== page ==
This type of breathing will draw in a far greater volume of air as the external and internal intercostal muscles between the ribs create a rise and fall throughout the rib cage. And it’s certainly more advisable than the old Peter Piers’ Rib Reserve method taught by one of Peter’s peers! Haha did you see what I did there? No? OK we’ll press on. All muscles need to expand and contract. Holding muscles in one position just causes stress. We know this is used to torture people and is referred to as stress torture so holding up the rib cage throughout singing just in case you need a speck of extra air to reach the end of a phrase is frankly wrong. It allowed me to slip a nerve in my spine during a vocal lesson at the Royal College of Music once. I fell to my knees and couldn’t stand for a fortnight. If you practise songs thoroughly, why would you run out of breath? That’s what practising is about. Making sure chances of errors are removed so mistakes can”t happen.
So this double-aspect breathing will increase the length of the breath control available but will at first as you repeat this exercise supply your brain with too much oxygen. But you’ll need that oxygen to reach the end of my overly wordy descriptions. Stay with me. I’ll make you into a world class singer and you’ll have no throat problems ever again. I’ve not had a sore throat for over 30 years.
So part 3 of breathing is the exercise we are working up to as the start of our practise everyday. This is about connecting body to breath and focusing the mind for the tasks ahead while removing tension from the neck and throat.
Stand with the feet apart a hip distance with the feet turned out slightly. I said slightly, not an over extended 3rd position from ballet. I’m not here to judge your skills at dancing this is a singing class. So, feet below hips and lift your arms up and out to the sides so that your hand are level with your shoulders. And spread your arms very wide like you are greeting an old friend with a huge hug. Now for the purpose of this exercise your arms start in the middle of the chest and include your ribs and shoulder blades. This is so that the stretching achieved during this warm up is effectively stretching your entire spine and rib cage all along the length of the arms to the wrists, hands and fingers.
So this position we will call “open greeting”. Stand in the open greeting position and inhale deeply through the nose. Stomach out first followed by the chest expansion. Then as you exhale through the mouth tip your head forward and try to reach your chest with your chin but keep expanding your arms out to the sides and try to stand taller.
Inhale again very deeply and slowly and as you do bring your head back up so your eyesight is back on the horizon. This time as you exhale slowly, tip your head backwards as far as you can but again grow taller and stretch wider.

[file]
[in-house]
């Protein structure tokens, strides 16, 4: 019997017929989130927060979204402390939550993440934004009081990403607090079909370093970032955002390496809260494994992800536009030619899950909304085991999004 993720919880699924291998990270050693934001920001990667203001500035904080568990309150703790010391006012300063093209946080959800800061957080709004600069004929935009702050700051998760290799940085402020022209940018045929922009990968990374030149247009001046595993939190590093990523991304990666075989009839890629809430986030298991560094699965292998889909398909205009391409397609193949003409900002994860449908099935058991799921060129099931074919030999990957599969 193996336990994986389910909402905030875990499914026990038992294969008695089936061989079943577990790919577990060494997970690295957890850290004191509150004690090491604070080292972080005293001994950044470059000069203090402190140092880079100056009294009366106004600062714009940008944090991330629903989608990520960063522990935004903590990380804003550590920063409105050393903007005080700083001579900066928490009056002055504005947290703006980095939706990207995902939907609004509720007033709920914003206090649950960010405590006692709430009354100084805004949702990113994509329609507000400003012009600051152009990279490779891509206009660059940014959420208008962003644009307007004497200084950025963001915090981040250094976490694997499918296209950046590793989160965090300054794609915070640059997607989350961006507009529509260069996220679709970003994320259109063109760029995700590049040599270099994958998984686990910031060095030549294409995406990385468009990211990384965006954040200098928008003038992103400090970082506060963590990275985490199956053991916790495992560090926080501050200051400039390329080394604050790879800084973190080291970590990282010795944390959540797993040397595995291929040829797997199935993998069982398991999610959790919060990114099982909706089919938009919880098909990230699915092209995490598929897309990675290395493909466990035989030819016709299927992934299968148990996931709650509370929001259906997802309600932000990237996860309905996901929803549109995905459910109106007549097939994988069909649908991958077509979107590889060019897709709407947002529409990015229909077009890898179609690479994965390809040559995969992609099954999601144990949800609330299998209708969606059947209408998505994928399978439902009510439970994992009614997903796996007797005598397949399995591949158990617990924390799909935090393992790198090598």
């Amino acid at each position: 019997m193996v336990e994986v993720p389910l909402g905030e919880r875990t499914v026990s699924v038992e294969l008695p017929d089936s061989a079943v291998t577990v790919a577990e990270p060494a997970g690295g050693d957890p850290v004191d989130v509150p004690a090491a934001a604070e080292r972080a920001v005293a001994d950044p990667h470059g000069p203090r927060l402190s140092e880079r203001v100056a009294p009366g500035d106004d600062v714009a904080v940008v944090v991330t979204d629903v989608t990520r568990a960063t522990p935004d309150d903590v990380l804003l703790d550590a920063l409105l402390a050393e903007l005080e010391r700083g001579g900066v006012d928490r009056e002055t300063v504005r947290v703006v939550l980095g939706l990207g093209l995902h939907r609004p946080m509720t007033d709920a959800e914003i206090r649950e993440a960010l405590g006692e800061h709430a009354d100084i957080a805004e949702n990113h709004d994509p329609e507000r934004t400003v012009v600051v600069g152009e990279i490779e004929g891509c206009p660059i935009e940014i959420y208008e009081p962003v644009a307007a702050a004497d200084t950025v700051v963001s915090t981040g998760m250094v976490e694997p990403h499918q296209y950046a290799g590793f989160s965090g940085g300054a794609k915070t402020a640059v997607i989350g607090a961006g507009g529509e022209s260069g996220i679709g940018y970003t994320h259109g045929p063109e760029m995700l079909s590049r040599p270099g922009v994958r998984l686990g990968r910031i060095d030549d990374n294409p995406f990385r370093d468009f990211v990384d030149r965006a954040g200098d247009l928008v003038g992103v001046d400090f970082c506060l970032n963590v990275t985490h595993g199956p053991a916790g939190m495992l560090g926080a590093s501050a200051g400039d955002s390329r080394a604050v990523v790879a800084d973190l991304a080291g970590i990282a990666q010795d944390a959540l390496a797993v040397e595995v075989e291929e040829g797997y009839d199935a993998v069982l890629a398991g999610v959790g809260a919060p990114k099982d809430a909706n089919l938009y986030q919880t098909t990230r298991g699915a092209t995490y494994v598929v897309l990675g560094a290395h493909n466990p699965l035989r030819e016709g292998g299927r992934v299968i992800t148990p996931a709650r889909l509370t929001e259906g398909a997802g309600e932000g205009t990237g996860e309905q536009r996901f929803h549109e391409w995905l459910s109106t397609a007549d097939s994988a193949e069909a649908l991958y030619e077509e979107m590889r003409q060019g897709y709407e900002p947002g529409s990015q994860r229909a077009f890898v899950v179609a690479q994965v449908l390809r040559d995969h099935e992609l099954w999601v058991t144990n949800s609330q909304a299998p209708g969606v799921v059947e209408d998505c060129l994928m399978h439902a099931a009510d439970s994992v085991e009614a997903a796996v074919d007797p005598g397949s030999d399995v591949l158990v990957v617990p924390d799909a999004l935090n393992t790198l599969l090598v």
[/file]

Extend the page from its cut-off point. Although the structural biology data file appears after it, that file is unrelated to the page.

Inhale a third time, through the nose still and as you exhale through your mouth this time tip you head sideways moving your right ear as close to your right shoulder as you can.
Fourth breath is a reverse of the third with the left ear and shoulder making friends. Then repeat all four stages again. I know your arms are aching but don’t let them drop. Keep them wide and level with the horizon.
Now after completing two repetitions point your thumbs skywards and draw them together high above your head and lock them together. Then try to raise you shoulder blades high as you inhale again.
As you exhale release your thumbs a lower your arms quite quickly and then roll your shoulders. This should be you first exercise everyday before humming. The point is not just to stretch and improve your breathing but also to become aware of any tension you may be holding in your neck. Watch yourself in a mirror and notice if one ear reaches its shoulder better than the other one.
Humming is the best way to gently spark our voices into life each day. Humming is the sound of the voice gently trapped by the lips being closed. This allows us to resonate the voice calmly and quietly. We want to remove the stress of our voices being trapped in the throat with the throat muscles doing all the work that other muscles should do. When you pluck a guitar the string creates a tiny sound but the wooden body of the instrument is a sound box and thanks to the magic of physics this allows the sound waves to grow and resonate at far greater volume. The same is true of the voice. Only in the case of the voice the sound box is the chest. Our chests are our woofer speakers. If we learn to not support our voices with our throats we can switch on our woofer speakers and add tone, volume and warmth to our lower register.
I will explain the muscles needed to stop the throat getting involved but not just yet. For now I’m planting a seed of the idea in your heads to pick up again later. We need to think about the shape of our mouths when we hum and what to do with the tongue. Remember the tongue is much bigger than the bit we usually see in the mouth.
So the tip of the tongue should be touching the back of the lower teeth. With the lips together pop your index finger into your mouth to ensure that the teeth are a finger width apart. Then remove your fingers. Without letting your tongue disengage from your lower teeth drop the back of the tongue down your throat like you are going to yawn.
I just yawned writing that. Not sure if I”m bored with myself or just the magic way yawns can spread! I trust the latter as if it’s the former I’ve no hope of you reading to the end of this very long blog.
Now inhale deeply and hum. Any note. Slide the voice up and down and settle on a good low resonant note that makes you feel warm. Don’t hum loudly. Just lightly but try and observe the pitch that resonates the most effectively in your body. For some people the humming gets right inside the teeth. This will pass. Keep taking deep breaths and humming gently and sliding up a down in pitch. Don’t get clever and start parting the lips as this will destabilise your voice as it escapes. Just enjoy a little light humming for now. Feel it in your entire body if you can.